|11||Okojie, R.S., et al., "α(6H)-SiC Pressure Sensors for High Temperature Applications," IEEE the Ninth Annual International Workshop on Micro Electro Mechanical Systems, pp. 146-149 (1996).|
|12||Perkins, N.R., et al., "Halide Vapor Phase Epitaxy of Gallium Nitride Films on a Sapphire and Silicon Substrates," Mat. Res. Soc. Symp. Proc. 395:243-249 (1996).|
|13||Shor, J.S. and Davidson, J.L., "SiC Microsensor with Piezoresistive Diamond Sensing Elements," (Report No. ARO 30676.1-EL-SBI). U.S. Army Research Office, Research Triangle Park, NC (1992).|
|14||Stevens, K.S., et al., "Microstructure of AIN on Si (111) Grown by Plasma-assisted Molecular Beam Epitaxy," Appl. Phys. Lett., 65(3):321-323 (1994).|
|15||Tuller, H.L. and Mlcak, R., "Photo-assisted Silicon Micromachining: Opportunities for Chemical Sensing," Sensors and Actuators, pp. 255-261 (1996).|
|16||U.S. patent application Publication No. US 2001/0008656 A1, Tischler et al., Jul. 19, 2001.|
|17||U.S. Ser. No. 09/500,408 filed Feb. 8, 2000, entitled "Semiconductor Piezoresistor" (copy not included).|
|18||von Berg, J., et al., "High Temperature Piezoresistive beta-SiC-on-SOI Pressure Sensor for Combustion Engines," Materials Science Forum, 264-268:1101-1104 (1998).|
|19||von Berg, J., et al., "High Temperature Piezoresistive β-SiC-on-SOI Pressure Sensor for Combustion Engines," Materials Science Forum, 264-268:1101-1104 (1998).|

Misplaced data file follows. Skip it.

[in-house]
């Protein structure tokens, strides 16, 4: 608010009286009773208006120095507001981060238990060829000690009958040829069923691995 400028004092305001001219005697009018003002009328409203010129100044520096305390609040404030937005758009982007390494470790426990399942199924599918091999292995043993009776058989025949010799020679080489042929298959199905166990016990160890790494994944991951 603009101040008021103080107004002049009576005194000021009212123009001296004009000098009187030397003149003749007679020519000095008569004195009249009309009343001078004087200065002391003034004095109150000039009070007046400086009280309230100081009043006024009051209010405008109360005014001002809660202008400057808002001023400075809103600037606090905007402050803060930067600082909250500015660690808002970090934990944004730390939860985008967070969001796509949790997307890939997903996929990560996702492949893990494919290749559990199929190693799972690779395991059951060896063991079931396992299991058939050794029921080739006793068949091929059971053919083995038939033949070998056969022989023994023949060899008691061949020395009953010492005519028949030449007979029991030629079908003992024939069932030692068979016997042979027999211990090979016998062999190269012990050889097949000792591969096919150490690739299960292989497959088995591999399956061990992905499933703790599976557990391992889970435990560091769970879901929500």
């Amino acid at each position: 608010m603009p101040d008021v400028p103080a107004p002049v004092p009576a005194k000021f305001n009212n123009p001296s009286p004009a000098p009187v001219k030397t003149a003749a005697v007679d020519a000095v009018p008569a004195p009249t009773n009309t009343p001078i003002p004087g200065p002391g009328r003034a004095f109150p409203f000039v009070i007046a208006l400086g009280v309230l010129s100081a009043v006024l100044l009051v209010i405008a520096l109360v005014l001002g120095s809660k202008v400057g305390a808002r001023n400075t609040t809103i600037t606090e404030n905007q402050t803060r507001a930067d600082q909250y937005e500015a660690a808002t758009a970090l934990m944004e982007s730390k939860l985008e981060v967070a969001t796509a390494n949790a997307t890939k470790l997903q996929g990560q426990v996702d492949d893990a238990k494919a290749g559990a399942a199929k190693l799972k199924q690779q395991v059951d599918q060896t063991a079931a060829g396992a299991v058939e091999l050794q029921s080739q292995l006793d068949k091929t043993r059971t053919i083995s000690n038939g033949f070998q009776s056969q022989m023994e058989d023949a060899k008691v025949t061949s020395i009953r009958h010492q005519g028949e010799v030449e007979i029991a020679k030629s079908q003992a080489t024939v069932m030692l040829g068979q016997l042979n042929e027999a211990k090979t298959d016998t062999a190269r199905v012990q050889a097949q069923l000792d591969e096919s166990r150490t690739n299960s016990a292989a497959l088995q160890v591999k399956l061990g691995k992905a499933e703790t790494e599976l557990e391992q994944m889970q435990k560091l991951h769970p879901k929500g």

|20||Ziermann, R., et al., "A High Temperature Pressure Sensor With beta-SiC Piezoresistors On SOI Substrates," International Conference on Solid-State Sensors and Actuators, Chicago, IL, Jun. 16-19, 1997.|
|21||Ziermann, R., et al., "A High Temperature Pressure Sensor With β-SiC Piezoresistors On SOI Substrates," International Conference on Solid-State Sensors and Actuators, Chicago, IL, Jun. 16-19, 1997.|
|Citing Patent||Filing date||Publication date||Applicant||Title|
|US7392716 *||Jan 23, 2006||Jul 1, 2008||Endevco Corporation||Piezoresistive strain concentrator|
|US7507669 *||Aug 12, 2004||Mar 24, 2009||Robert Bosch Gmbh||Gap tuning for surface micromachined structures in an epitaxial reactor|
|US7648844||May 2, 2006||Jan 19, 2010||Bioscale, Inc.||Method and apparatus for detection of analyte using an acoustic device|
|US7749445||Dec 19, 2006||Jul 6, 2010||Bioscale, Inc.||Method and apparatus for analyzing bioprocess fluids|
|US7928960||Sep 8, 2006||Apr 19, 2011||Stmicroelectronics S.R.L.||Analog input device with integrated pressure sensor and electronic apparatus equipped with said input device|
|US7950282 *||Mar 21, 2008||May 31, 2011||Seiko Epson Corporation||Acceleration sensor incorporating a piezoelectric device|
|US7954377 *||Mar 27, 2008||Jun 7, 2011||Seiko Epson Corporation||Acceleration sensor incorporating a piezoelectric device|
|US8044929 *||Mar 30, 2006||Oct 25, 2011||Stmicroelectronics S.R.L.||Analog data-input device provided with a pressure sensor of a microelectromechanical type|
|US8276254 *||Jan 25, 2007||Oct 2, 2012||The Research Foundation Of State University Of New York||Surface micromachined differential microphone|
|US8354280||Sep 5, 2008||Jan 15, 2013||Bioscale, Inc.||Reusable detection surfaces and methods of using same|
|US8692339 *||Jun 3, 2009||Apr 8, 2014||Robert Bosch Gmbh||Micromechanical component having a rear volume|